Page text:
Gretchen Etling originally didn’t want her son to play football.
She pushed Danny to stick with tennis. He was a good player and there was less chance for a serious injury.
But the little fourth-grader wanted to play football and nothing was going to stop him.
“My mom didn’t want me playing football because it was too physical, so I had to play tennis,” Danny said. “I actually got to play football because I won a tennis tournament, ironically enough. I bet my mom if I won a tennis tournament, I’d get to sign up for football the next day.”
Danny did win, and the next day, true to her word, Gretchen signed up her son for the football team.
More than a decade later, Danny Etling is the starting quarterback at LSU, and it’s all thanks to his play on the tennis court.
But convincing his mother to let him join the football team isn’t the only reason Danny is grateful for during his time with a racket in his hand.
Footwork and lateral quickness have been key tenants of Etling’s development as a quarterback over the years, qualities he directly relates to his experience on the hard courts.
The sentiment is the same for countless college football players across the country.
Not necessarily tennis, but few experiences prepared them for them for life on the gridiron than diversifying their athletic development through different sports.
Of 20 LSU players polled, all but one played a sport in addition to football at some point in their high school career, several playing multiple sports.
Most players participated in something easily translatable to football like track or basketball. Others competed in more distant sports.
But to a person, each multi-sport athlete took something from it they use today.
“(Swimming) taught me how to be an athlete,” said tight end Foster Moreau, who competed in freestyle and fly stroke. “Taught me drive, taught me focus. It gave me a purpose. Taught me a little work ethic. It’s a tough sport, and I applaud anyone who does it. It developed my core and made me a better athlete. That and basketball teaching me balance and awareness of where I am on the court definitely transferred over to football.
“I don’t think specializing in sports is the best idea for any athlete at a young age.”
Coming from the Jimmy Johnson coaching tree at Miami, recruiting multi-sport athletes has been a key tenant of coach Ed Orgeron’s philosophy.
Tommy Tuberville, an assistant with Orgeron at Miami who’s now an analyst with ESPN said of Johnson’s recruiting tactics, “You can find out more about a football player from watching him play basketball than anything.”
Orgeron played basketball and threw the shot put and javelin at South Lafourche High School in the 1970s.
At Northwestern State, while Orgeron didn’t participate in any other sports, several of his teammates were on the track team at the time.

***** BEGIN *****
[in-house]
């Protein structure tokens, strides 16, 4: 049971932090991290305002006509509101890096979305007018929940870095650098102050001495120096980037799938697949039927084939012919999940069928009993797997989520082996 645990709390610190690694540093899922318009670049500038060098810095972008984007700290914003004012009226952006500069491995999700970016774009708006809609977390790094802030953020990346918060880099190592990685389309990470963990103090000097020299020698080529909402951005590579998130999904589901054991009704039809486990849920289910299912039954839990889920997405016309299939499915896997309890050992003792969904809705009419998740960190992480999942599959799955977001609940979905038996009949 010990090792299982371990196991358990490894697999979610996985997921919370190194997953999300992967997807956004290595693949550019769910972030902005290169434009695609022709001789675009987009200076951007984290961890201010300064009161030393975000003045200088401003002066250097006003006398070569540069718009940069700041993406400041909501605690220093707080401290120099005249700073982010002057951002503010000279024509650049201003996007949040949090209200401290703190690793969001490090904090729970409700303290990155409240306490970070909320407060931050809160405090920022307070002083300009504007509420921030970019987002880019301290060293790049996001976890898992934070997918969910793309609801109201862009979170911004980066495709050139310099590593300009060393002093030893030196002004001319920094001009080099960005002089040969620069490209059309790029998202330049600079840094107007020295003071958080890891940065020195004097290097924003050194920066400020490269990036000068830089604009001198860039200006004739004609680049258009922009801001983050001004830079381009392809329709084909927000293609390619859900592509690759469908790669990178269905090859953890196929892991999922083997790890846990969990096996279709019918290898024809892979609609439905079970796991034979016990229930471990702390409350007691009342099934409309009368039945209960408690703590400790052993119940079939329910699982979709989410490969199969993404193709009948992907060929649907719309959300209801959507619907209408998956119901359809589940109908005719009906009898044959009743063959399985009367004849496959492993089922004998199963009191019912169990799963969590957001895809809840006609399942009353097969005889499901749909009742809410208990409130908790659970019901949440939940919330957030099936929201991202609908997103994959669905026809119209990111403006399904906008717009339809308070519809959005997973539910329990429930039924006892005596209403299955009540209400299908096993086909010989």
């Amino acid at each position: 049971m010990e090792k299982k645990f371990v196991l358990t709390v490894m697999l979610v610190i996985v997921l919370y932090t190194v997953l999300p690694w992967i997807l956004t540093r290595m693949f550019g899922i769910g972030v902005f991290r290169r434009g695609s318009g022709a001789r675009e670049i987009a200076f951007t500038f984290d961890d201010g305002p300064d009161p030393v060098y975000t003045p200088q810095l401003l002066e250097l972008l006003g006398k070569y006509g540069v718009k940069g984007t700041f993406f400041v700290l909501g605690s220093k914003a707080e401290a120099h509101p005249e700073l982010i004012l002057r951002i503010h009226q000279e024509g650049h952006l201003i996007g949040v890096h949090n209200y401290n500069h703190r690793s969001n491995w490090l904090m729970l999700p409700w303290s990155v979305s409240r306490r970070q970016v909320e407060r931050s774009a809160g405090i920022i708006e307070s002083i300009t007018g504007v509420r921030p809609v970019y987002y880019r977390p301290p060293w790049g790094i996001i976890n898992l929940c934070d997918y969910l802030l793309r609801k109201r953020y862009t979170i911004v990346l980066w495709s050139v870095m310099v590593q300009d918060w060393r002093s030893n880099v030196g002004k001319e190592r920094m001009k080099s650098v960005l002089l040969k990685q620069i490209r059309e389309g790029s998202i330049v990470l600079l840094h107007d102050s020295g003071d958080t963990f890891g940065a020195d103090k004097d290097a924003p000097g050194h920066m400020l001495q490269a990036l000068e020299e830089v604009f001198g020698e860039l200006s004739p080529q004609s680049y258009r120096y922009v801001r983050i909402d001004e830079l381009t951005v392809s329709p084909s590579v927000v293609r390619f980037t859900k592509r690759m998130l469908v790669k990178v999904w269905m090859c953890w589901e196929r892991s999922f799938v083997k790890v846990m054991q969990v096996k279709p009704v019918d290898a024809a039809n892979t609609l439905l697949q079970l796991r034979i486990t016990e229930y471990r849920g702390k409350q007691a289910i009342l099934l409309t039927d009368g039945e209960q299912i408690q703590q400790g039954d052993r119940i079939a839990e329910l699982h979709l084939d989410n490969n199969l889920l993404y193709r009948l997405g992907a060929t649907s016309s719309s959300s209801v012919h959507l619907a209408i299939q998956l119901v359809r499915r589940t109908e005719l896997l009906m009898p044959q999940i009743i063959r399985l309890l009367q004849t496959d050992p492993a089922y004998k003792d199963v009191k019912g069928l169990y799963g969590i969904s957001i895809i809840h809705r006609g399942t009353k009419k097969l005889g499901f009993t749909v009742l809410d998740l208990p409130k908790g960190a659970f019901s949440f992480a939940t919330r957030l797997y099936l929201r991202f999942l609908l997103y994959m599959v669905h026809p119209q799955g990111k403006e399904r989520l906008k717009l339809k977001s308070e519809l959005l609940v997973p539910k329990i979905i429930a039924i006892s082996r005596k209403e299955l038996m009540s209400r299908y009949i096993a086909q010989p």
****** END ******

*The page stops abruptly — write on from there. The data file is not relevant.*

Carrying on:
LSU currently has three players who split their time in the spring between football and the track team, including starting cornerback Donte Jackson who posted the second fastest 100-meter time of any FBS football player last season.
In the past, LSU football coaches resisted the idea of their players splitting focus with track. LSU sprints coach Bennie Brazell, a former dual-sport athlete himself, said his former coach Nick Saban eventually let him go out for track, but was not fond of the idea at first.
But that thought process changed under Orgeron, who said he wishes more of his players would go out for the track team.
“I’d like to have the fastest team in America,” Orgeron said. “I wish I had six or seven track guys. I came from Northwestern State where Mark Duper and Joe Delaney and those guys won the 4x100 meter relay (national championship). I’m into speed.”
There’s a wide range of skilled players who played other sports.
LSU safety Ed Paris said he learned focus and patience growing up playing golf throughout high school.
Wide receiver Drake Davis developed conditioning as a soccer player.
Nose tackle Greg Gilmore still plays tennis, albeit recreationally, even challenging his quarterback to a match one time, but said it was unfair with Etling and Moreau against just him.
“I thought about it, when you’re a pass rusher and get off a block and you burst to the quarterback, that could be a drop shot right there,” Gilmore said. “You have to burst with control to that net. (In football), you can’t just run full speed at the quarterback. He’s going to duck and dodge.”
While linebacker Donnie Alexander was the only player to say he didn’t participate in any other sports as a child, defensive end Christian LaCouture was one of a handful who played other sports early on, but gave it up for football.
Growing up in Nebraska, LaCouture played basketball, baseball, threw shot put and even dabbled in hockey for a while.
As a sophomore, though, his high school coaches talked him into focusing on solely football so he could participate in recruiting camps during the spring.
And while LaCouture is thankful he choose football over everything else, considering where he is now, he does wish he branched out more.
“For me, it was something I really missed,” LaCouture said. “I loved baseball. I grew up playing it. It was always something where football and baseball were right there for me. Ultimately football, at the end of the day, that was my goal. But I wish I had those couple years (of baseball).”